Wednesday, June 13, 2012

One More Time for Good Measure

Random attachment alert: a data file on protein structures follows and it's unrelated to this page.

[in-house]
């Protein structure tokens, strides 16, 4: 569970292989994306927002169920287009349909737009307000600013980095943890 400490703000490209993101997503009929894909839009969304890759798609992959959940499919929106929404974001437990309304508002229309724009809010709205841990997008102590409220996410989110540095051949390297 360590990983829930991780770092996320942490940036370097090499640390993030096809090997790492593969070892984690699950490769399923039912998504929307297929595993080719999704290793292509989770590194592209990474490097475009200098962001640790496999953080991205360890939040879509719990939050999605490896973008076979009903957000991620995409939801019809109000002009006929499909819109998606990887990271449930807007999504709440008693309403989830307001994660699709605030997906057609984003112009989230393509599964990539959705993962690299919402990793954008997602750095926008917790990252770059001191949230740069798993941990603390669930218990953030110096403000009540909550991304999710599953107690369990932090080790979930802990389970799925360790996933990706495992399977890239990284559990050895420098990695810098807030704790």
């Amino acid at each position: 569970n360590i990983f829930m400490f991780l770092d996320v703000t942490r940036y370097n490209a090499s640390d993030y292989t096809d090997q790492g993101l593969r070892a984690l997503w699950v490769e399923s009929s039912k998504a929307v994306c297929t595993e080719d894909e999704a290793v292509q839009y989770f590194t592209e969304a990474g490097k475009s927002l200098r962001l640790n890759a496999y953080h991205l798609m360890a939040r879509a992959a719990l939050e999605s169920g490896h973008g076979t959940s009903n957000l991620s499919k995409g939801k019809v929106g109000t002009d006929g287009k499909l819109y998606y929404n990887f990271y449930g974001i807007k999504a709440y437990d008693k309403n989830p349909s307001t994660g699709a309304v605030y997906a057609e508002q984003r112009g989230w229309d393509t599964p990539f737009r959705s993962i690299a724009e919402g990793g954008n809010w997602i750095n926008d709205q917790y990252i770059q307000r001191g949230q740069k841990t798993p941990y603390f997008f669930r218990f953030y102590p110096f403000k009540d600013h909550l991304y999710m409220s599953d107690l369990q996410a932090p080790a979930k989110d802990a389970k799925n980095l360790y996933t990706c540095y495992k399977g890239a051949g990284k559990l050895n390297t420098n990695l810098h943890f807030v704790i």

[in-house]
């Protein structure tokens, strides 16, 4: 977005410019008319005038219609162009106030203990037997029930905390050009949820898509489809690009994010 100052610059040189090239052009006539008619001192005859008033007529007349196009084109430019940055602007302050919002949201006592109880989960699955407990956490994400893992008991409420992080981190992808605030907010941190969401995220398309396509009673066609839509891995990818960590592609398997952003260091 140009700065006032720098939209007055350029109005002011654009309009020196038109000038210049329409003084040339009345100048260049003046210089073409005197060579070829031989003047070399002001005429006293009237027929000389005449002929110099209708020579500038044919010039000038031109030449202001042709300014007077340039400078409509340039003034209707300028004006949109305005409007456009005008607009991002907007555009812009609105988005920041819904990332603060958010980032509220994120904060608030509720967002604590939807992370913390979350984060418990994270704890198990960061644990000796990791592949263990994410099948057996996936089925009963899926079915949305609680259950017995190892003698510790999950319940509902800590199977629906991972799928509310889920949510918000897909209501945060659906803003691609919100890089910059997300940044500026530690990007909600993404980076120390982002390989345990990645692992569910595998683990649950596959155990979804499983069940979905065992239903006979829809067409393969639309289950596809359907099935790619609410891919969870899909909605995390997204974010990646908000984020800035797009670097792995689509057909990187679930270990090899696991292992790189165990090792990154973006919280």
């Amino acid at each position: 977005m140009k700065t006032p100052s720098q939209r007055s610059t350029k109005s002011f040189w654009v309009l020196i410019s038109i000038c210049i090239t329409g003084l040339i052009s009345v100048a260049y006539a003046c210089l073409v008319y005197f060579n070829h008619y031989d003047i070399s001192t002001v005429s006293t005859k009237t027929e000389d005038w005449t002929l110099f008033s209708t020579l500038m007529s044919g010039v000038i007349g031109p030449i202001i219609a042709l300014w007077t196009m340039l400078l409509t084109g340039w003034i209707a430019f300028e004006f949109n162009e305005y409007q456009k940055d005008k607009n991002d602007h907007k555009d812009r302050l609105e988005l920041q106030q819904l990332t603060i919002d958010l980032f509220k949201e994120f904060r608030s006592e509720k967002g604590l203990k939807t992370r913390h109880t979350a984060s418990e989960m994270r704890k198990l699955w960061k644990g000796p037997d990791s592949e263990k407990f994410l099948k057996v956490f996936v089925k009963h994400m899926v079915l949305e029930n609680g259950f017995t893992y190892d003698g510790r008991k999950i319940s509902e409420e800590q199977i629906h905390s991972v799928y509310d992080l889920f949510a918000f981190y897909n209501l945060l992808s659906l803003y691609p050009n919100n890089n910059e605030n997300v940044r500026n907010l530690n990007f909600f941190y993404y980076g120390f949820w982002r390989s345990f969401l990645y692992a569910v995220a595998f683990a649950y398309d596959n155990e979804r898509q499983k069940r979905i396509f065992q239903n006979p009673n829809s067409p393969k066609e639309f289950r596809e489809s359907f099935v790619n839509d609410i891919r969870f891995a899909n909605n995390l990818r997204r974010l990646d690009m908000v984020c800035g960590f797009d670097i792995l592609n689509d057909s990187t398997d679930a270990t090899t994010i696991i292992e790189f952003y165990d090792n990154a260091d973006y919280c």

Yesterday marked the 42nd day C has been in the hospital since she was first admitted for her pre Fontan cath. Granted, she has not spent all 42 days in a row in the hospital. She has actually been home for 22 total days in the past 64 days. 64 days. 64 days we have been living with C post Fontan and all the complications she has had from the surgery. I am so over the Fontan it is not even funny. I know logically this is really the only real chance C has to extend her life for any reasonable amount of time. However, the Fontan has been horrible to her so far. Last night we got back from the hospital yet again. Her second re-admission since the Fontan. She continues to produce fluid and it continues to collect around her heart. Yeah, awesome. The best part is that the pericardial effusion post Fontan is not what "they" generally see. Pleural effusions, fluid in the lung space, are the common complication from the Fontan. The pleural space is where the fluid collects and this pleural effusions are what keep kids in the hospital for so long. Not pericardial like C's. Oh no. Not my daughter, the total 1%. IF the doctors tell us there is a 1% chance for a particular complication, you can pretty much guarantee that C will hit that 1%...and let me tell you, I am very, very tired of her being the 1%. If I had my choice her 1% would be in belonging to the 1% on wall street or the 1% who win the lottery. Anyway, after have massive amounts of Lasix pumped through her system with the result being an very high heart rate (which she hates and her sats hate and we hate because we are terrified it will trigger her atrial tachycardia) and the massive amount of Prednisone, the steroid, resulting in my precious 2 year old daughter looking like she is ready to suit up as an offensive lineman for the Gators the doctors have decided that they need to be more aggresive in fighting the ever persistent pericardial effusion. So, off to the hospital we go, again. And off to surgery C goes again. This time to have a thoracotomy with the placement of a pericardial window. Um, yeah. Whatever that means. In all actuality, this approach was much nicer and kinder to C. This procedure in normally done through the sternum or just below but both result in the cutting open of her sternum again. Thank goodness for C's rockstar surgeon who did not want to do that. So, he actually went in her left side, between her ribs to access the heart. So although she now has a brand new scar, yuck, she did not have to have her sternum reopened nor did she have the bleeding out issue which we would have to be prepared for by the surgeon going through all that scar tissue in the front. The surgery went well and C did awesome. The pericardial window is where the surgeon removes part of the pericardium allowing for the fluid to flow in the pleural space. Basically we took away the pericardial effusion by giving her a pleural effusion, which she did not have before. Acutally, she has had like no fluid collection around her lungs, aside from immediately post surgery when she was bleeing out into the left side. See, the 1 freaking percent. The hospital stay was not awesome. Not that any really are awesome but this one just really sucked. We were originally put on the main floor, um, really? And sat there for 4 hours doing nothing until the cardiologist used his pull to get us into the cardiac icu. Apparently the hospital was just slap full up. The cardia icu and the picu. We opted to go back to Tampa instead of St. Pete. Tampa is where she was for the month after her Fontan. Finally we get moved and then they are like, now we need an iv, etc. I think Kevin was about to blow a fuse. He actually came home early from a business trip to Atlanta since we were informed of how bad this was for C. So to sit on the floor for 4 hours with nothing and then have to go through all this crap around 7pm with shift change and C's eating and bedtime just made no sense at all. So, surgery was the next day and all was good. Then on Sunday, the day her 7th chest tube was pulled, and 3 days post op I am informed they are going to move her back to the floor. I was all like, oh hell no you are not moving my child to the floor. If she is stable enough to go to the floor, then we can go home. I know more about my child and taking care of her then the nurses on the general floor do. We lasted another day in the cardiac icu and then on Monday we were moved to the picu. I am ok with the picu, at least the nurses there are trained in critical care and they cross train in the cardiac side. But, I was still pushing to get C out of the hospital. Tuesday was the magic day. She is still on lots of Lasix, but thankfully less, so she is not as dry as she was and we are agressively weaning the Prednisone as it does not seem to be working anyway. Now we wait. Again. Awesome. We did not actually fix the problem. C is still producing too much fluid. Motrin and then Prednisone are what is used to try and stop the fluid production as both are anti-inflamatories with the Lasix acting the dumping mechanism. But being as though the Motrin and then the Prednisone have not seemed to work to help stop the fluid C now has the pericardial window. Which of course will only stay open for about 3 to 4 weeks. So in all actuality, we could still be looking at ways to address this problem in 3 to 4 weeks. Fontan take down has been whispered. But, C's cardiologist and surgeon are not on board with that yet. I say yet, because who knows what will happen if C continues to struggle and limp along like she is doing. Oh, and of course she is still on oxygen as nothing at all has helped bring her saturations up. I am bitter. There is no other way to say it but that I am bitter. C does not deserve this. I handed my energetic, full of life, happy, smiley daughter over to the doctors with the utmost trust and this C is what I have in return. Every day I work to not be bitter and try and adjust and be grateful for C still being here. C is not the child in the cardiac icu who likely died today after being put on ecmo two days ago. She is not the other child on ecmo in the icu either. She walked out of the hospital yesterday with a perma-grin on her face, truly happy to be going home and seeing her boys and for that, for that alone, I will be grateful.